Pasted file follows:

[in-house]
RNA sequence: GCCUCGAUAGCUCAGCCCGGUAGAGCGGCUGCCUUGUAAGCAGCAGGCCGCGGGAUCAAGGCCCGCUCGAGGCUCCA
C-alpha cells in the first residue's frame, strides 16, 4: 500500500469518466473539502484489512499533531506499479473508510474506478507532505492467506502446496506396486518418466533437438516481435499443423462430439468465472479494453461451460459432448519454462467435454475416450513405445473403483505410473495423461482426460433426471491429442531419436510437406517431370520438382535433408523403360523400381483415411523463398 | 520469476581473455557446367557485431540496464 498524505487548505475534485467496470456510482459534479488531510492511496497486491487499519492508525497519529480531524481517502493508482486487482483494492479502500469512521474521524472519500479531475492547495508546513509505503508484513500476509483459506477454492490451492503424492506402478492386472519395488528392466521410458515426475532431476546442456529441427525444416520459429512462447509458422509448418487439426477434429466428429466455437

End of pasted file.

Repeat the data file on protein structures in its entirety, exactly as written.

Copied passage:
[in-house]
RNA sequence: GCCUCGAUAGCUCAGCCCGGUAGAGCGGCUGCCUUGUAAGCAGCAGGCCGCGGGAUCAAGGCCCGCUCGAGGCUCCA
C-alpha cells in the first residue's frame, strides 16, 4: 500500500469518466473539502484489512499533531506499479473508510474506478507532505492467506502446496506396486518418466533437438516481435499443423462430439468465472479494453461451460459432448519454462467435454475416450513405445473403483505410473495423461482426460433426471491429442531419436510437406517431370520438382535433408523403360523400381483415411523463398 | 520469476581473455557446367557485431540496464 498524505487548505475534485467496470456510482459534479488531510492511496497486491487499519492508525497519529480531524481517502493508482486487482483494492479502500469512521474521524472519500479531475492547495508546513509505503508484513500476509483459506477454492490451492503424492506402478492386472519395488528392466521410458515426475532431476546442456529441427525444416520459429512462447509458422509448418487439426477434429466428429466455437